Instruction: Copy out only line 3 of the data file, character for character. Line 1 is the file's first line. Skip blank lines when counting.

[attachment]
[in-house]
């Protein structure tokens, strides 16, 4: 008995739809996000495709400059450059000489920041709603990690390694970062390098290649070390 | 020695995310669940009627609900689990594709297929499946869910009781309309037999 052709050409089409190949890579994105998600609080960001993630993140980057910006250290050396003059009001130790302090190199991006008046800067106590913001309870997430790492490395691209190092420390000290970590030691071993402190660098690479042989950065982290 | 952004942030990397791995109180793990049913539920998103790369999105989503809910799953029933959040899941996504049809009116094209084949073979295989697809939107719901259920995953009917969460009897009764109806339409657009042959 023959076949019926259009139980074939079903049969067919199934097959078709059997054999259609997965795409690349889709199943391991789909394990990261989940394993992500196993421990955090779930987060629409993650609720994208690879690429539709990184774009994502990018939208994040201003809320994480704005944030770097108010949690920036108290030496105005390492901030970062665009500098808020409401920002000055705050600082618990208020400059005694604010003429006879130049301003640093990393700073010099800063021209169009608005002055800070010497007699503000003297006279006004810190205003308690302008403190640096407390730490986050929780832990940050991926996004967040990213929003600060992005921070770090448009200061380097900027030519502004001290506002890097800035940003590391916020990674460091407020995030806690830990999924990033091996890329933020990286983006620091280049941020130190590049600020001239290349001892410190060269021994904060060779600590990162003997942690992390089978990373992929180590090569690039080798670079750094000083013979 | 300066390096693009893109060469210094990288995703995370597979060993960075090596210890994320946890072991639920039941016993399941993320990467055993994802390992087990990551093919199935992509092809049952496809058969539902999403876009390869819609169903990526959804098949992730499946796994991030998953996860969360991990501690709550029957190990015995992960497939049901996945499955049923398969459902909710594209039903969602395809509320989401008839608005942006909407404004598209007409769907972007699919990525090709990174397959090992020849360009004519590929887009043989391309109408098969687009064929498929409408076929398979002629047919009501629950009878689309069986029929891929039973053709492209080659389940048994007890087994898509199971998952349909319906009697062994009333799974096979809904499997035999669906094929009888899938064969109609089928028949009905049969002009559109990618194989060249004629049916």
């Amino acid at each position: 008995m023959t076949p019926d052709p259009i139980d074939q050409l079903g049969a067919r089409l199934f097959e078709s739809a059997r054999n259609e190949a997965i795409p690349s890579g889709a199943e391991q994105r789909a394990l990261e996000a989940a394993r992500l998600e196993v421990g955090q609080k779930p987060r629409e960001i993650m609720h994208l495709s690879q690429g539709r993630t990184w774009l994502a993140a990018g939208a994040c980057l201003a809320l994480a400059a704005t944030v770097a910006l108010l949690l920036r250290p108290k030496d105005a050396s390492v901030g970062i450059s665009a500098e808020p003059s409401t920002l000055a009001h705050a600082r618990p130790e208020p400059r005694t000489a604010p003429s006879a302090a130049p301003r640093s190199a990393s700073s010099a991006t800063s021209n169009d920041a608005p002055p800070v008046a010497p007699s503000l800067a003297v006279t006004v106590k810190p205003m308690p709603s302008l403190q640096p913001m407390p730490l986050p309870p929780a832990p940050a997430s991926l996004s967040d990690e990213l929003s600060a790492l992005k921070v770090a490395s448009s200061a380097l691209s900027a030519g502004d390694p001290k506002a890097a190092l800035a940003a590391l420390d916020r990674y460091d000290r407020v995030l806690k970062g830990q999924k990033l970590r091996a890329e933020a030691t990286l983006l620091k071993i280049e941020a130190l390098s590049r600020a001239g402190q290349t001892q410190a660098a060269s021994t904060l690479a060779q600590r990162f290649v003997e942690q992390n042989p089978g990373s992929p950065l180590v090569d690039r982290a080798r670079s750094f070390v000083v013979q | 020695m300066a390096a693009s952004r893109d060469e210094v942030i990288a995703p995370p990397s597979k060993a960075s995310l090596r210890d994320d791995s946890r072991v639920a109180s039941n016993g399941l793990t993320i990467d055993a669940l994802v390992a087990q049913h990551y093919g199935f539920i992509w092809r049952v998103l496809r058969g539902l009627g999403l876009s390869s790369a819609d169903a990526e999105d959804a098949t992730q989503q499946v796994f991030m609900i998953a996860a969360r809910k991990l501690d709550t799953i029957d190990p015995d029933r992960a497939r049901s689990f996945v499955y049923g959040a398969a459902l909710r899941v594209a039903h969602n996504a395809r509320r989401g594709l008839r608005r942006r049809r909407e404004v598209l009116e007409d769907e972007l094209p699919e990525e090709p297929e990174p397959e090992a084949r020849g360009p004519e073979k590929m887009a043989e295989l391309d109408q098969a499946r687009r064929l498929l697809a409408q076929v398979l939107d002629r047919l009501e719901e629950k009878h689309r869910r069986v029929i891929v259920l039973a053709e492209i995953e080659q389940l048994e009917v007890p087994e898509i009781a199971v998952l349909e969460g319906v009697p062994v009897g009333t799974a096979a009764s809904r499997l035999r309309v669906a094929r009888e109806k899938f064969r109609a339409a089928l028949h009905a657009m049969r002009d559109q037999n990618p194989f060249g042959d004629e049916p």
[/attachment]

């Amino acid at each position: 008995m023959t076949p019926d052709p259009i139980d074939q050409l079903g049969a067919r089409l199934f097959e078709s739809a059997r054999n259609e190949a997965i795409p690349s890579g889709a199943e391991q994105r789909a394990l990261e996000a989940a394993r992500l998600e196993v421990g955090q609080k779930p987060r629409e960001i993650m609720h994208l495709s690879q690429g539709r993630t990184w774009l994502a993140a990018g939208a994040c980057l201003a809320l994480a400059a704005t944030v770097a910006l108010l949690l920036r250290p108290k030496d105005a050396s390492v901030g970062i450059s665009a500098e808020p003059s409401t920002l000055a009001h705050a600082r618990p130790e208020p400059r005694t000489a604010p003429s006879a302090a130049p301003r640093s190199a990393s700073s010099a991006t800063s021209n169009d920041a608005p002055p800070v008046a010497p007699s503000l800067a003297v006279t006004v106590k810190p205003m308690p709603s302008l403190q640096p913001m407390p730490l986050p309870p929780a832990p940050a997430s991926l996004s967040d990690e990213l929003s600060a790492l992005k921070v770090a490395s448009s200061a380097l691209s900027a030519g502004d390694p001290k506002a890097a190092l800035a940003a590391l420390d916020r990674y460091d000290r407020v995030l806690k970062g830990q999924k990033l970590r091996a890329e933020a030691t990286l983006l620091k071993i280049e941020a130190l390098s590049r600020a001239g402190q290349t001892q410190a660098a060269s021994t904060l690479a060779q600590r990162f290649v003997e942690q992390n042989p089978g990373s992929p950065l180590v090569d690039r982290a080798r670079s750094f070390v000083v013979q | 020695m300066a390096a693009s952004r893109d060469e210094v942030i990288a995703p995370p990397s597979k060993a960075s995310l090596r210890d994320d791995s946890r072991v639920a109180s039941n016993g399941l793990t993320i990467d055993a669940l994802v390992a087990q049913h990551y093919g199935f539920i992509w092809r049952v998103l496809r058969g539902l009627g999403l876009s390869s790369a819609d169903a990526e999105d959804a098949t992730q989503q499946v796994f991030m609900i998953a996860a969360r809910k991990l501690d709550t799953i029957d190990p015995d029933r992960a497939r049901s689990f996945v499955y049923g959040a398969a459902l909710r899941v594209a039903h969602n996504a395809r509320r989401g594709l008839r608005r942006r049809r909407e404004v598209l009116e007409d769907e972007l094209p699919e990525e090709p297929e990174p397959e090992a084949r020849g360009p004519e073979k590929m887009a043989e295989l391309d109408q098969a499946r687009r064929l498929l697809a409408q076929v398979l939107d002629r047919l009501e719901e629950k009878h689309r869910r069986v029929i891929v259920l039973a053709e492209i995953e080659q389940l048994e009917v007890p087994e898509i009781a199971v998952l349909e969460g319906v009697p062994v009897g009333t799974a096979a009764s809904r499997l035999r309309v669906a094929r009888e109806k899938f064969r109609a339409a089928l028949h009905a657009m049969r002009d559109q037999n990618p194989f060249g042959d004629e049916p």